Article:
- Understand the general nature, purposes, and techniques of literature with a sense of its relationship to life and culture.
- Recognize a representative selection of literary works by major writers (including notable stylistic devices and features) representing a diversity of prominent historical and cultural traditions and issues.
- Understand the biographical, historical, and cultural contexts of a representative selection of works by major writers.
- Identify the relationships among the literary works studied and the philosophical, religious, political, social, and economic milieus of the cultures and subcultures within and among which they were written.
- Engage and respond to literary texts personally and creatively.
- Think, write, and speak about literary texts critically and effectively.
Select one poem from the collection you chose to read. Do some research to situate the poem historically and culturally. When was it written? Consider what events (personal or public), movements, or culture its content reflects. What is special about the poem’s form or structure? Why are specific words significant? What meanings do they carry? How does figurative language deepen the poem’s meaning? What images are most impacting?
After your initial research, annotate the poem by writing ten notes explaining your reading and interpretation of the poem. An example is included.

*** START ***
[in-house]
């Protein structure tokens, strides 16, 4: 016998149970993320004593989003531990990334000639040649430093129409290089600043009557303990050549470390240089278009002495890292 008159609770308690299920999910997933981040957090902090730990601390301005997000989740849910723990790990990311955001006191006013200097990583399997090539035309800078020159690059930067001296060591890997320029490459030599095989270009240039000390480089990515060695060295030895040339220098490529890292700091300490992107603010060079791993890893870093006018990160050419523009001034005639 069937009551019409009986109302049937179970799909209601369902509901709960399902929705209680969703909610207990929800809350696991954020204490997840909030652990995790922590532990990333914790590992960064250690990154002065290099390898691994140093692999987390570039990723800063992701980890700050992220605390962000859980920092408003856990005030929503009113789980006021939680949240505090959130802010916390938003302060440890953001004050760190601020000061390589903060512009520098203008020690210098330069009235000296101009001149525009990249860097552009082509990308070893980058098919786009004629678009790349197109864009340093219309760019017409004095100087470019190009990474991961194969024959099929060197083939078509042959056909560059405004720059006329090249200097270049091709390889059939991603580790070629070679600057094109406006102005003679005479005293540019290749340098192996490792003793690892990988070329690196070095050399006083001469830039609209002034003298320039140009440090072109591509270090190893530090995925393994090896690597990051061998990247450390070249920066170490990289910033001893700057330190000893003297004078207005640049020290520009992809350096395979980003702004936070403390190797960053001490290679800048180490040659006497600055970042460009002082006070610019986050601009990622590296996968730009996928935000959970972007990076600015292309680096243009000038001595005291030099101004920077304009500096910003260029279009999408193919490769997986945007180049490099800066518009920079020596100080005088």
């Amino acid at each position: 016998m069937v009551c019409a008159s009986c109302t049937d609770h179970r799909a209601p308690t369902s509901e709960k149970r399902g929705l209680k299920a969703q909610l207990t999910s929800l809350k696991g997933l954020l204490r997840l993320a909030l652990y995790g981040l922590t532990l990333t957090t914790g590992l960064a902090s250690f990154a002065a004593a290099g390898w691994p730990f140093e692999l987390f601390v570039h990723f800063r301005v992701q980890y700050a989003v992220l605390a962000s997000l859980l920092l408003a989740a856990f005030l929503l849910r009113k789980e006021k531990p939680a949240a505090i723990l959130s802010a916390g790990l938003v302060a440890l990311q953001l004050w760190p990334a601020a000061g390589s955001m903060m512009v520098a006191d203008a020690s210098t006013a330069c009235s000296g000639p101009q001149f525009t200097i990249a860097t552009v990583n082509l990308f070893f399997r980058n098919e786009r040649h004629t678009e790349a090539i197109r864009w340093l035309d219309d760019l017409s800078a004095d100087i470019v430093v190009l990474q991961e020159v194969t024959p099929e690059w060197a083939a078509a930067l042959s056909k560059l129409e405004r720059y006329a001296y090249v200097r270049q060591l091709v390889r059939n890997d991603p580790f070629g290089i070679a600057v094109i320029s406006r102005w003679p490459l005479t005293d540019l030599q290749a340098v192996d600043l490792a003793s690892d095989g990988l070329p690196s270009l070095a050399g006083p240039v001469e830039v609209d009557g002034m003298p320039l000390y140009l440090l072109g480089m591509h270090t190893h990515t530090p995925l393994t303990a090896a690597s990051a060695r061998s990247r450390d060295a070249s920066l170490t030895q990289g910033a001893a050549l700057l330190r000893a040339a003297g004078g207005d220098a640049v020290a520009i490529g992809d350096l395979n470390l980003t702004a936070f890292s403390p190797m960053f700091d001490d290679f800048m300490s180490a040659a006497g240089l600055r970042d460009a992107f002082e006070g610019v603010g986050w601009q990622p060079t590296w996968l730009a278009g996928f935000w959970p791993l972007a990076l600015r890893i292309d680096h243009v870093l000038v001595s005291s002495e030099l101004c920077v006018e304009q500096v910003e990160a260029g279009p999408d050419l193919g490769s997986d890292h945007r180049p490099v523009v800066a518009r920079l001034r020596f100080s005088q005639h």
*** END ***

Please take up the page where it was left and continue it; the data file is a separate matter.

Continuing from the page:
- Each note should be 1-5 sentences long.
- You must write notes that fit in eight of the following categories (see list below). That means you may skip one and you will need to repeat one or two. See the example provided.
- You may use a comment system as shown in the example or other method of inserting your comments into a copy of the poem as long as your comments are easily distinguished from the lines of the poem.
- Include a Reference Page at the end of your assignment, noting any sources that helped you to understand the poem.
- Date and culture (When was the poem published, and how does this help us to understand the poem? Are there any references that are best understood within a certain cultural context?)
- Diction (Discuss the poet’s word choices. Why are the specific words he or she uses important? What meanings do they carry?)
- Form (Write a comment on the form of the poem, including the way its stanzas or lines are grouped, any specific structure it conforms to (such as sonnet, haiku, ode, etc.), or the use of repetition or structure of the lines. There are many poetic forms explained in the two glossaries of poetic terms listed under this week’s resources.)
- Explanation (What does a particular phrase or line mean? How is a certain poetic device at work? Explain it in your own words. Your explanation will likely be longer than the line you are explaining.)
- Figurative language (Label and discuss the effect of an example of figurative language: simile, metaphor, apostrophe, personification, onomatopoeia, etc.)
- Imagery (Identify and discuss the effect or importance of an example of imagery)
- Shift (Identify a moment in the poem where the tone, purpose, or direction changes. What new focus does the shift lead a reader to?)
- Question (Write a question about a line, image, or phrase in the poem. Include a possible answer.)
- Theme (Discuss the poem’s theme. What message do you take away from the poem? Try to include a note on theme. How does a certain phrase, word, or poetic device build the theme?)
- Sound (What devices use sounds to create effects in the poem? Rhyme? Alliteration? Cacophony? Repetition? Anaphora? How do the sound devices establish a mood or add a layer of meaning to the poem?)